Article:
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About robin_astro

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  1. I said hello to him in passing at the AAVSO/BAA meeting in the summer but did not get a chance to catch up with him. I'm not sure whether or not he is still taking measurements. Last time I spoke to him he was working on consolidating all the results he had for others to make use of but the latest update on his website is April last year http://www.stanwaterman.co.uk/variablestars/
  2. robin_astro

    Detecting exoplanet

    Using Michael Richmond's photometry calculator http://spiff.rit.edu/richmond/signal.shtml you should be able to get a signal/noise ratio ~ 1000 (ie a measurement uncertainty of 0.1%) on a mag 12 star with a 0.5m aperture and 30s exposure so easily good enough to detect a 2.7% transit. A median count in the star image of 6000 seems rather low to me for a telescope this size though this will depend on the FWHM of the star image (focal length seeing focus pixel size etc) . What was the integrated count and what is the camera gain? Robin
  3. robin_astro

    Detecting exoplanet

    Have you tried measuring the brightness in your check images? What uncertainty does the software report? (You will need to enter the gain of the camera in e-/ADU) This will tell you how many sub exposures you would need to combine to detect the transit. Robin
  4. The potential study of of exoplanet atmospheres via transit depth and timing at different wavelengths is an interesting one though which could in principal be undertaken at visible wavelengths using the Star Analyser, looking for methane for example perhaps. (The limiting factors would lie elsewhere than in the "crudeness" as you put it of the Star Analyser) though the technique is more applicable to IR wavelengths where the typical spectroscopic signatures of atmospheres are found https://www.physics.uu.se/research/astronomy-and-space-physics/research/planets/exoplanet-atmospheres/ Robin
  5. Hi Jerry, Yes that is why I was surprised to see it referred to in Bill's article on exoplanets: " The MSRO is equipped with the following for exoplanet detection: A 200 line‐per‐millimeter spectroscopic grating with an effective resolution of about 13 angstroms/pixels" Robin
  6. robin_astro

    Home Built telescope first images

    It doesn't work if you are downconverting at the dish LNB unfortunately (which you would normally be doing at 10GHz) unless the individual local oscillators are locked in phase. If you dont, you lose coherence. It is feasible to do this at 21cm though where you can use matched low noise amplifiers at the dish to offset loss in the feeders and combine the coax feeds before the main receiver Robin
  7. robin_astro

    Home Built telescope first images

    What are you using for LNB ? Are they standard domestic TV ones? if so how do you get into them to sync the local oscillators ?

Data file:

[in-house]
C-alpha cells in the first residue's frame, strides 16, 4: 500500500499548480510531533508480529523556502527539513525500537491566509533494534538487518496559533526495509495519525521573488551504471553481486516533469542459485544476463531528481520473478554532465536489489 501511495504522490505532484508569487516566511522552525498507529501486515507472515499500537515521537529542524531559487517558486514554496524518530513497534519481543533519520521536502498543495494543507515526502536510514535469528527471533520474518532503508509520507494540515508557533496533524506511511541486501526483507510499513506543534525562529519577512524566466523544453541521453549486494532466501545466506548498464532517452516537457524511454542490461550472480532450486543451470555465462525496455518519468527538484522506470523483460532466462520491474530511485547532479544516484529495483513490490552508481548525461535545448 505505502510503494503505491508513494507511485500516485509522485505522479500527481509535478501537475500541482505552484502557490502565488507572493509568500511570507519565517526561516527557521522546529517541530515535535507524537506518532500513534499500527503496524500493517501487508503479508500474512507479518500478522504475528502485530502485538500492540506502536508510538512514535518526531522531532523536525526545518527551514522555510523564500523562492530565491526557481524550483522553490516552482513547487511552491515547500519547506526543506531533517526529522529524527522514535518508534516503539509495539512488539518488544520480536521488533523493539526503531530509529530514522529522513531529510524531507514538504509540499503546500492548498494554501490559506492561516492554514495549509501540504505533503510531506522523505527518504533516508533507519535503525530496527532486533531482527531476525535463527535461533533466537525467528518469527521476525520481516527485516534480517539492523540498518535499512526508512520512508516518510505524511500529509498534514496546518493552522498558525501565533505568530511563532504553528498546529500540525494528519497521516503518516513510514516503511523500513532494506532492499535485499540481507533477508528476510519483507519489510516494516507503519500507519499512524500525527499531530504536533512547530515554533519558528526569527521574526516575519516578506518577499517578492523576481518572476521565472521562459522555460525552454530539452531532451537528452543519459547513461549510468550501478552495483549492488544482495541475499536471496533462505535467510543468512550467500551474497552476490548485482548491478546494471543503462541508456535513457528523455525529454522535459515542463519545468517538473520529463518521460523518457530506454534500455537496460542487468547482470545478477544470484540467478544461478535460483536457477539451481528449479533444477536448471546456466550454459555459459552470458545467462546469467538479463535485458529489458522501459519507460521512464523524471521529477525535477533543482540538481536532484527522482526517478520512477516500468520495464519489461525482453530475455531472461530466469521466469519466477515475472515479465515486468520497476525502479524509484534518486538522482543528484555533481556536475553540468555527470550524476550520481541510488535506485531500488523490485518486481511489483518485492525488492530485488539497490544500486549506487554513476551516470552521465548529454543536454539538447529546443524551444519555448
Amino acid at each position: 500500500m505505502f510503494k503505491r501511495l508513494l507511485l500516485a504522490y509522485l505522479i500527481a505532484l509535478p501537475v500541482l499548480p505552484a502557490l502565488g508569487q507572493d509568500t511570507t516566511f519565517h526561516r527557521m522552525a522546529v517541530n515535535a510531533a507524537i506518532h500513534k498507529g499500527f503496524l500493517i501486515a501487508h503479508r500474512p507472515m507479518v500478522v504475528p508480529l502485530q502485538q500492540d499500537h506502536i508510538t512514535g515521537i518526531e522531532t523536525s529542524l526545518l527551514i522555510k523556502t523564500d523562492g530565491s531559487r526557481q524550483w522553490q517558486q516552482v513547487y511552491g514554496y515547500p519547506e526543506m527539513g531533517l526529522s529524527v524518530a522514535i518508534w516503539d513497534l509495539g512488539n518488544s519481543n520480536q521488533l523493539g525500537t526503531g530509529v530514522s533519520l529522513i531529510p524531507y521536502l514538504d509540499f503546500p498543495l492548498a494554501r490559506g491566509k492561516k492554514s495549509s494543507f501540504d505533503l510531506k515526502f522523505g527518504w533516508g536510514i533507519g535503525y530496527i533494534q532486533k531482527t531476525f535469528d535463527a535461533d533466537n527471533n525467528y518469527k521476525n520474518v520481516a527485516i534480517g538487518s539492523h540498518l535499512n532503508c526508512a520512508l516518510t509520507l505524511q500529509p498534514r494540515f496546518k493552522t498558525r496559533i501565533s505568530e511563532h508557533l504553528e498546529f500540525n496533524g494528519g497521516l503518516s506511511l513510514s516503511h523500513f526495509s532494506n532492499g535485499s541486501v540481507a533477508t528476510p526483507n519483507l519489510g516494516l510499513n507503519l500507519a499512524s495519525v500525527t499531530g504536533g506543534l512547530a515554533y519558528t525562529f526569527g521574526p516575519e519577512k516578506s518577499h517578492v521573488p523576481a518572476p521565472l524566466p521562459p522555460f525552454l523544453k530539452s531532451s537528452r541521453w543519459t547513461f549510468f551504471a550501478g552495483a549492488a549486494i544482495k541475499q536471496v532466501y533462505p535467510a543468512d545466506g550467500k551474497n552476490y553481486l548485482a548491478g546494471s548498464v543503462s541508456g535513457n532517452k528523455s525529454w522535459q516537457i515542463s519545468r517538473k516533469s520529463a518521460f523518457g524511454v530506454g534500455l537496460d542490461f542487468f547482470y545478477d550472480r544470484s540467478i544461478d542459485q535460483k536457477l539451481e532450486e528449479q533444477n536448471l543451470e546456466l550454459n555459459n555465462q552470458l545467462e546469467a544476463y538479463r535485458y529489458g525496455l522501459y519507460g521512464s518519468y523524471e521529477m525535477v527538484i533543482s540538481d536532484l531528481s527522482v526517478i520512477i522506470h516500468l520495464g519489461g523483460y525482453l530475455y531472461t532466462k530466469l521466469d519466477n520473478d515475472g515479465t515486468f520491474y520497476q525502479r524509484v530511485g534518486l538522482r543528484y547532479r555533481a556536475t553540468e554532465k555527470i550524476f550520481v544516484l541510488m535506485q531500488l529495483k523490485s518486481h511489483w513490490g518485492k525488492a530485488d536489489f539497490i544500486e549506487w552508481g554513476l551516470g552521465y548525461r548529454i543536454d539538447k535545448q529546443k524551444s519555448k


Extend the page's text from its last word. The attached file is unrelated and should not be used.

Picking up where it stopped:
8. robin_astro

    Home Built telescope first images

    Yes phase locking LNBs sounds tough. Much easier at 21cm where you can combine before downconverting. Ive sometimes wondered if it might be possible to get interference fringes on brighter galactic sources at 21cm with a couple of say 1.8 dishes Robin
  9. robin_astro

    Home Built telescope first images

    The main area of solar radio work done by amateurs is not what you might think as traditional radio astronomy using big dishes but monitoring Sudden Ionospheric Disturbances (SIDs) using long wave radio receivers, https://www.britastro.org/radio/vlf.html Robin
  10. robin_astro

    Home Built telescope first images

    Take a look at this recent thread as an example of what can be done with a small dish. (Milky Way Hydrogen line observations) https://stargazerslounge.com/topic/319651-anyone-doing-hydrogen-line-observing/?page=2&tab=comments#comment-3508554 Robin
  11. robin_astro

    Home Built telescope first images

    Detecting the Moon is easy with a small dish and a satellite finder at this wavelength eg my simple setup here http://www.threehillsobservatory.co.uk/astro/radio_astronomy/radio_astronomy_1.htm but the resolution is only ~2.5 deg. You would need a very big dish or dishes on a long baseline to begin to resolve any solar features. (1 arcmin resolution would need ~100m aperture at 10GHz) Robin
  12. robin_astro

    Detecting exoplanet

    It is tempting to catch ingress or egress but I would say you would be better doing the test run outside transit. Then you will know for certain if your processed results are good enough to detect the transit, ie your light curve should be a horizontal line with variability less than the transit depth
  13. robin_astro

    Detecting exoplanet

    I would say if this is to be successful, preparation is going to be everything (even down to keeping an eye on the weather forecast. I know these are good sites but you don't want to be clouded out half way through a run. ) To maximise the probability of success, I would probably do a short, say 10-15 min trial run outside transit first and analyse these before committing to a full run to understand better what the potential issues are. Robin
  14. robin_astro

    Detecting exoplanet

    Can you change exposure on the fly with these systems ie fine tune on the run into the transit or are you committed to preprogrammed sequence of exposures ? I would take a test shot or two first before committing to a full 3 hour run to check exposure keeping in mind that the star will get brighter as it gets higher. Also check the image field with the telescope and camera you choose to make sure you have some useful comparison stars in the field and these are correctly exposed. Robin
  15. robin_astro

    Detecting exoplanet

    By my reckoning a single transit using 3 hours on the T17 would cost about $600 (or $300 during full moon) https://go.itelescope.net/info.aspx Robin

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